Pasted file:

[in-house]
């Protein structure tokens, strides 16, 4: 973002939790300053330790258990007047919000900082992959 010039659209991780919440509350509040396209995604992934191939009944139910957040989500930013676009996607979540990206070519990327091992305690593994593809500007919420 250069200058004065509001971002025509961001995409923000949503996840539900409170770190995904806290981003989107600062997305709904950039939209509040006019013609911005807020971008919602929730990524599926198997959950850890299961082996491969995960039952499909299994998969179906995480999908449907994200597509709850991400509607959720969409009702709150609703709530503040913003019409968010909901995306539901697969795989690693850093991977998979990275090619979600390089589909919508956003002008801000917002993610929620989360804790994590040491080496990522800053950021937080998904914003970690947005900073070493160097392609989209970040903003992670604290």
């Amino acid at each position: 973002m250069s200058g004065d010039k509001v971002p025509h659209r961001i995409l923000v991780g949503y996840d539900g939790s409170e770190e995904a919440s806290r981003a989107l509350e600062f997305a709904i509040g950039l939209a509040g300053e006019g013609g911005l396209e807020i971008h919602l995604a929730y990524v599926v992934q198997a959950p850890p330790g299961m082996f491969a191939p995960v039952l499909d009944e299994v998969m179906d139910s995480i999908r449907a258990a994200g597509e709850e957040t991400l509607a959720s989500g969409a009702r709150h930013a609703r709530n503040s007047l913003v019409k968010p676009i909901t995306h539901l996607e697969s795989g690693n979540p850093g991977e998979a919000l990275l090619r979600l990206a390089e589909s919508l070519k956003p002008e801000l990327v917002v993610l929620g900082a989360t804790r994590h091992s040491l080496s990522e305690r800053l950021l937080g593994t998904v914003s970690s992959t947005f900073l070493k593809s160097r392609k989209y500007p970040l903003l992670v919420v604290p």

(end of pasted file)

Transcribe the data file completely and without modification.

[in-house]
């Protein structure tokens, strides 16, 4: 973002939790300053330790258990007047919000900082992959 010039659209991780919440509350509040396209995604992934191939009944139910957040989500930013676009996607979540990206070519990327091992305690593994593809500007919420 250069200058004065509001971002025509961001995409923000949503996840539900409170770190995904806290981003989107600062997305709904950039939209509040006019013609911005807020971008919602929730990524599926198997959950850890299961082996491969995960039952499909299994998969179906995480999908449907994200597509709850991400509607959720969409009702709150609703709530503040913003019409968010909901995306539901697969795989690693850093991977998979990275090619979600390089589909919508956003002008801000917002993610929620989360804790994590040491080496990522800053950021937080998904914003970690947005900073070493160097392609989209970040903003992670604290």
């Amino acid at each position: 973002m250069s200058g004065d010039k509001v971002p025509h659209r961001i995409l923000v991780g949503y996840d539900g939790s409170e770190e995904a919440s806290r981003a989107l509350e600062f997305a709904i509040g950039l939209a509040g300053e006019g013609g911005l396209e807020i971008h919602l995604a929730y990524v599926v992934q198997a959950p850890p330790g299961m082996f491969a191939p995960v039952l499909d009944e299994v998969m179906d139910s995480i999908r449907a258990a994200g597509e709850e957040t991400l509607a959720s989500g969409a009702r709150h930013a609703r709530n503040s007047l913003v019409k968010p676009i909901t995306h539901l996607e697969s795989g690693n979540p850093g991977e998979a919000l990275l090619r979600l990206a390089e589909s919508l070519k956003p002008e801000l990327v917002v993610l929620g900082a989360t804790r994590h091992s040491l080496s990522e305690r800053l950021l937080g593994t998904v914003s970690s992959t947005f900073l070493k593809s160097r392609k989209y500007p970040l903003l992670v919420v604290p």